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Don’t cite Wikipedia, but contribute

Among the blessings of the modern world, some are more apparent than others. We’re all (I hope) thankful for plumbing, supermarkets, and antibiotics. Living as we do in one of the most developed regions of a rapidly developing world, we cannot help but feel lucky that we were born in the 20th century, and not an earlier one. Beyond the clear benefits of the scientific and industrial revolutions, we have also become a more tolerant people. As Stanford students, we come from a variety of ethnic and national backgrounds that would have been unimaginable at similar institutions of the past.

Yet I suspect there is one modern achievement which we may be passively thankful for, but don’t fully appreciate for its massive significance. Though Wikipedia as a site is only 12 years old, and encyclopedias available to the masses really only a few decades older, it deserves recognition as one of humanity’s greatest inventions.

Indeed, to have such enormous amounts of knowledge available to essentially anybody with Internet access is nothing short of revolutionary when compared to the levels of education offered to the vast masses of human history. There were quite literally entire centuries in the early middle ages of Europe when even the most educated individuals would have access to perhaps a few hundred books, and the vast majority of people were illiterate. The printing press and the subsequent ability to easily disseminate and consume written content fueled unprecedented human progress and allowed us, for the first time, truly comprehend the world in which we live.

For the most part, we are able to explain the natural and sociological phenomena of our world, which, though it seems trite, is the exception rather than the rule of human society. In so many ways, we are the heirs to scholarship and human curiosity lasting for millennia, and, with Wikipedia, are uniquely privileged to have it readily available within seconds, divided by index, categories, and available in many of the most widely used languages in the world.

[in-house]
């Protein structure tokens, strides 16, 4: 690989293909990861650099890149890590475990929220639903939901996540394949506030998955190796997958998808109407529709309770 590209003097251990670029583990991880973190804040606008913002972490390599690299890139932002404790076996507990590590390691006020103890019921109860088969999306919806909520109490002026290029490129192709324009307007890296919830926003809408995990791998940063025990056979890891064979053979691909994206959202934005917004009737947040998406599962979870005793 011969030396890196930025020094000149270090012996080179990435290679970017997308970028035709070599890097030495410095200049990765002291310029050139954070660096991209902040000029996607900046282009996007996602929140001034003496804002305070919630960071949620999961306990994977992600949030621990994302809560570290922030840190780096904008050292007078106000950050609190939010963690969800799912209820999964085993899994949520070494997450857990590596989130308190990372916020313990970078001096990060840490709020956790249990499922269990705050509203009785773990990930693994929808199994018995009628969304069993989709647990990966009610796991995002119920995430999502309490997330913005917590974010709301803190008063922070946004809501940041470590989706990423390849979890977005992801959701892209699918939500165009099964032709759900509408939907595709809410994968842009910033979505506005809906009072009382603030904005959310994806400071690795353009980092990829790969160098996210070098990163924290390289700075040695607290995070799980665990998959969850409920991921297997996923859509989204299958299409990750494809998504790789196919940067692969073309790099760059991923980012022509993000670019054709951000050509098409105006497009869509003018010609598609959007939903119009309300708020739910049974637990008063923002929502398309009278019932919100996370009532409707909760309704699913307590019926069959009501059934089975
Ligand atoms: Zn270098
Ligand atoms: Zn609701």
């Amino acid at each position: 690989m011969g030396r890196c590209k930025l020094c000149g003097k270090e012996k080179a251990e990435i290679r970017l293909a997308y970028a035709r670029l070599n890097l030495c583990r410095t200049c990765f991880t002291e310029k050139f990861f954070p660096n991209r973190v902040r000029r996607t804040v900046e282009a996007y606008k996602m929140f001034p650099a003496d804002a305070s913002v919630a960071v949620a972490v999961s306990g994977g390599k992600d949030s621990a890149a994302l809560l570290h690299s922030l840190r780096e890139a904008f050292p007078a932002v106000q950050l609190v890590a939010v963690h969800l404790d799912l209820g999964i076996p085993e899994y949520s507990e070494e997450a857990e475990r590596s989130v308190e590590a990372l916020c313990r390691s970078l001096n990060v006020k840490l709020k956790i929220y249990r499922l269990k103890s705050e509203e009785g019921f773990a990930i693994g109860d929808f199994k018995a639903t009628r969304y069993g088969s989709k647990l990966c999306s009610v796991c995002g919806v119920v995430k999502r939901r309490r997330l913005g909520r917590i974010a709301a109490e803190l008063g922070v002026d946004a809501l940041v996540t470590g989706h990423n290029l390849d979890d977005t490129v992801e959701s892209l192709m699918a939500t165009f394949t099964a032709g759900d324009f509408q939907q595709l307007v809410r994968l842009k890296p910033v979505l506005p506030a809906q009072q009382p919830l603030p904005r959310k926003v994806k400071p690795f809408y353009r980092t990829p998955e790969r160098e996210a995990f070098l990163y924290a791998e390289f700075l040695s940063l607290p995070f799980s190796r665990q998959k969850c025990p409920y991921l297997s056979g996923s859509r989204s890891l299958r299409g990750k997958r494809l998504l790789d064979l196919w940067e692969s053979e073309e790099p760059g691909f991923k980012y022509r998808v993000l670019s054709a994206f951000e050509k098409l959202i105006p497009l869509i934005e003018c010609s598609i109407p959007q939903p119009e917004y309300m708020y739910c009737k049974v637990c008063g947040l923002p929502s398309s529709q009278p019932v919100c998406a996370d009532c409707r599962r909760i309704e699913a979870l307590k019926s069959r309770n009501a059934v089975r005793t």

It is important to remember, however, that this great achievement has always been, and must remain, a collaborative effort. Though Wikipedia’s volunteer base is often mentioned, usually to bring up legitimate concerns about its article quality, I don’t feel as if I personally know very many people who take the time to contribute to the site. I know people, myself included, who spend hours on reddit, Facebook, and tumblr, creating and re-posting content, but far fewer who do the same on Wikipedia, perhaps a far more useful endeavor.

I myself was a passive bystander until recently, when I authored my first article, on the artist David Humphreys Miller. It’s admittedly a very rough and badly formatted piece, but I was much prouder of it being published than I thought I would be. It sounds dramatic, but I feel like I’ve contributed, albeit in a minuscule way, to the sum collection of human knowledge, and nobody but family has even read my article. Since that triumph, I’ve mostly focused on editing other articles for better language, but I hope to return soon to the gritty world of article creation.

A good friend once told me that most Wikipedia articles on complex subjects are written by procrastinating grad students, which brings me to a curious point about Wikipedia editor demographics. Like a lot of Internet communities, I assumed that there was a male skew to the crowd, but I was shocked and somewhat appalled to learn that a recent study found that only 13% of Wikipedia contributors are female. It’s beyond the scope of this column to speculate as to why, but I suspect that this data is not the result of systemic problems with Wikipedia access,  but rather harmful cultural norms.

Regardless of gender, I think contributing to Wikipedia is both satisfying and important, and I hope that more people begin to do so. Though English speakers may have a parochial view of the site’s global impact, less than a quarter of Wikipedia’s articles are in English, making it truly an international project. As a free resource, an organized trove of knowledge, and a monument to human achievement, Wikipedia deserves more than to be hastily consulted before research papers are due. We all must do our part to ensure the site stays accurate, coherent, and comprehensive. Ultimately, we all must step up to the plate and help contribute to this small piece of the wondrous present.

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